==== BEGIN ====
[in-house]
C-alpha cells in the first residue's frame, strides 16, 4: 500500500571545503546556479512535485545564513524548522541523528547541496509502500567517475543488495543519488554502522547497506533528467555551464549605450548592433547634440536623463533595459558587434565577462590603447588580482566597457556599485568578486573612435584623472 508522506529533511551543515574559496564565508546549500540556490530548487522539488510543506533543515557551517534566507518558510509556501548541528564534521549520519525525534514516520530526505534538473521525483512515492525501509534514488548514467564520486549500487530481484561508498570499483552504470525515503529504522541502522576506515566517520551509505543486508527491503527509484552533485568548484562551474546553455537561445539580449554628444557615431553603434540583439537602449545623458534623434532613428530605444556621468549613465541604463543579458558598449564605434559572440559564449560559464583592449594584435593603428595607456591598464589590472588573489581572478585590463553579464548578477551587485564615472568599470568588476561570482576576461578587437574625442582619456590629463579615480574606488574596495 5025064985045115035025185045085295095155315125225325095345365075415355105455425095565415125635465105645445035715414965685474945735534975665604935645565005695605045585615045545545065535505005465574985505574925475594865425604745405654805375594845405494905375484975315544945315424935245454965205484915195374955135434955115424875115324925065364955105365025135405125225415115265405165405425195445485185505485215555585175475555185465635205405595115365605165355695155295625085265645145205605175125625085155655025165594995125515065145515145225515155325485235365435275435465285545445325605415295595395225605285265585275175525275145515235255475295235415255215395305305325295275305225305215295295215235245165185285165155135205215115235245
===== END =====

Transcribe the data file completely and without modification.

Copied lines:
[in-house]
C-alpha cells in the first residue's frame, strides 16, 4: 500500500571545503546556479512535485545564513524548522541523528547541496509502500567517475543488495543519488554502522547497506533528467555551464549605450548592433547634440536623463533595459558587434565577462590603447588580482566597457556599485568578486573612435584623472 508522506529533511551543515574559496564565508546549500540556490530548487522539488510543506533543515557551517534566507518558510509556501548541528564534521549520519525525534514516520530526505534538473521525483512515492525501509534514488548514467564520486549500487530481484561508498570499483552504470525515503529504522541502522576506515566517520551509505543486508527491503527509484552533485568548484562551474546553455537561445539580449554628444557615431553603434540583439537602449545623458534623434532613428530605444556621468549613465541604463543579458558598449564605434559572440559564449560559464583592449594584435593603428595607456591598464589590472588573489581572478585590463553579464548578477551587485564615472568599470568588476561570482576576461578587437574625442582619456590629463579615480574606488574596495 5025064985045115035025185045085295095155315125225325095345365075415355105455425095565415125635465105645445035715414965685474945735534975665604935645565005695605045585615045545545065535505005465574985505574925475594865425604745405654805375594845405494905375484975315544945315424935245454965205484915195374955135434955115424875115324925065364955105365025135405125225415115265405165405425195445485185505485215555585175475555185465635205405595115365605165355695155295625085265645145205605175125625085155655025165594995125515065145515145225515155325485235365435275435465285545445325605415295595395225605285265585275175525275145515235255475295235415255215395305305325295275305225305215295295215235245165185285165155135205215115235245